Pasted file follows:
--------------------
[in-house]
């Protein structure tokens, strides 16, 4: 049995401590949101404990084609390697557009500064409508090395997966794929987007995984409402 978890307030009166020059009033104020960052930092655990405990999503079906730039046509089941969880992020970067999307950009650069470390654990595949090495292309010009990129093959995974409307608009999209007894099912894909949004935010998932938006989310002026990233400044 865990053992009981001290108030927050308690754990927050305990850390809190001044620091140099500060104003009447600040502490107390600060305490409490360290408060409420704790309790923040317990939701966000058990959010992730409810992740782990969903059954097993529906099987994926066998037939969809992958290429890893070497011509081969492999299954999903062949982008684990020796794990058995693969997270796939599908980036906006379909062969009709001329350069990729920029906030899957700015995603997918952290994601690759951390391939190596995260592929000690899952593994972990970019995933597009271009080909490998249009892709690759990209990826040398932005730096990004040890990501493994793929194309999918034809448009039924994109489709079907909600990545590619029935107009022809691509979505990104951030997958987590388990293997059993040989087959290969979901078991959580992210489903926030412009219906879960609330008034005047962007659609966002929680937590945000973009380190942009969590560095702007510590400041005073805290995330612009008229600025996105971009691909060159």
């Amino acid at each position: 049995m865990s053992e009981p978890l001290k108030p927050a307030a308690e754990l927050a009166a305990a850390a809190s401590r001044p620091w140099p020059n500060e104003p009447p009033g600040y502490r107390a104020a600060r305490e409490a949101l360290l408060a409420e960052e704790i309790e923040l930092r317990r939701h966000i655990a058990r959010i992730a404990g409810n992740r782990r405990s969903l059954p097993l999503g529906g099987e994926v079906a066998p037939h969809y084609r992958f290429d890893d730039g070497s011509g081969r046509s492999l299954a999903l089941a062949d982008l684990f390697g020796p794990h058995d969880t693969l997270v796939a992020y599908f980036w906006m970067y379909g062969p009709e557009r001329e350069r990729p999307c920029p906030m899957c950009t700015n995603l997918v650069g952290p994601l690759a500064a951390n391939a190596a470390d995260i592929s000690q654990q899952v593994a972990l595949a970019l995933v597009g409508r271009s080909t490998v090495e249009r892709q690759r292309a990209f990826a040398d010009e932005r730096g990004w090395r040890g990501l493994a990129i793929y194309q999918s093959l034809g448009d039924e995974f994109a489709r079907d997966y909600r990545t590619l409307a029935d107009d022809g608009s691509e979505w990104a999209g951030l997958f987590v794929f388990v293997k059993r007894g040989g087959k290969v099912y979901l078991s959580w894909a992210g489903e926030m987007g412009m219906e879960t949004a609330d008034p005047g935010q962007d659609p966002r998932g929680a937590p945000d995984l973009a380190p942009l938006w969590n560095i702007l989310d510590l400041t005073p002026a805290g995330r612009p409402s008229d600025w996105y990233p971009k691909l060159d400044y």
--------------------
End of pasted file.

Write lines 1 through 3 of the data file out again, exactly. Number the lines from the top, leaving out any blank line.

[in-house]
């Protein structure tokens, strides 16, 4: 049995401590949101404990084609390697557009500064409508090395997966794929987007995984409402 978890307030009166020059009033104020960052930092655990405990999503079906730039046509089941969880992020970067999307950009650069470390654990595949090495292309010009990129093959995974409307608009999209007894099912894909949004935010998932938006989310002026990233400044 865990053992009981001290108030927050308690754990927050305990850390809190001044620091140099500060104003009447600040502490107390600060305490409490360290408060409420704790309790923040317990939701966000058990959010992730409810992740782990969903059954097993529906099987994926066998037939969809992958290429890893070497011509081969492999299954999903062949982008684990020796794990058995693969997270796939599908980036906006379909062969009709001329350069990729920029906030899957700015995603997918952290994601690759951390391939190596995260592929000690899952593994972990970019995933597009271009080909490998249009892709690759990209990826040398932005730096990004040890990501493994793929194309999918034809448009039924994109489709079907909600990545590619029935107009022809691509979505990104951030997958987590388990293997059993040989087959290969979901078991959580992210489903926030412009219906879960609330008034005047962007659609966002929680937590945000973009380190942009969590560095702007510590400041005073805290995330612009008229600025996105971009691909060159």
């Amino acid at each position: 049995m865990s053992e009981p978890l001290k108030p927050a307030a308690e754990l927050a009166a305990a850390a809190s401590r001044p620091w140099p020059n500060e104003p009447p009033g600040y502490r107390a104020a600060r305490e409490a949101l360290l408060a409420e960052e704790i309790e923040l930092r317990r939701h966000i655990a058990r959010i992730a404990g409810n992740r782990r405990s969903l059954p097993l999503g529906g099987e994926v079906a066998p037939h969809y084609r992958f290429d890893d730039g070497s011509g081969r046509s492999l299954a999903l089941a062949d982008l684990f390697g020796p794990h058995d969880t693969l997270v796939a992020y599908f980036w906006m970067y379909g062969p009709e557009r001329e350069r990729p999307c920029p906030m899957c950009t700015n995603l997918v650069g952290p994601l690759a500064a951390n391939a190596a470390d995260i592929s000690q654990q899952v593994a972990l595949a970019l995933v597009g409508r271009s080909t490998v090495e249009r892709q690759r292309a990209f990826a040398d010009e932005r730096g990004w090395r040890g990501l493994a990129i793929y194309q999918s093959l034809g448009d039924e995974f994109a489709r079907d997966y909600r990545t590619l409307a029935d107009d022809g608009s691509e979505w990104a999209g951030l997958f987590v794929f388990v293997k059993r007894g040989g087959k290969v099912y979901l078991s959580w894909a992210g489903e926030m987007g412009m219906e879960t949004a609330d008034p005047g935010q962007d659609p966002r998932g929680a937590p945000d995984l973009a380190p942009l938006w969590n560095i702007l989310d510590l400041t005073p002026a805290g995330r612009p409402s008229d600025w996105y990233p971009k691909l060159d400044y």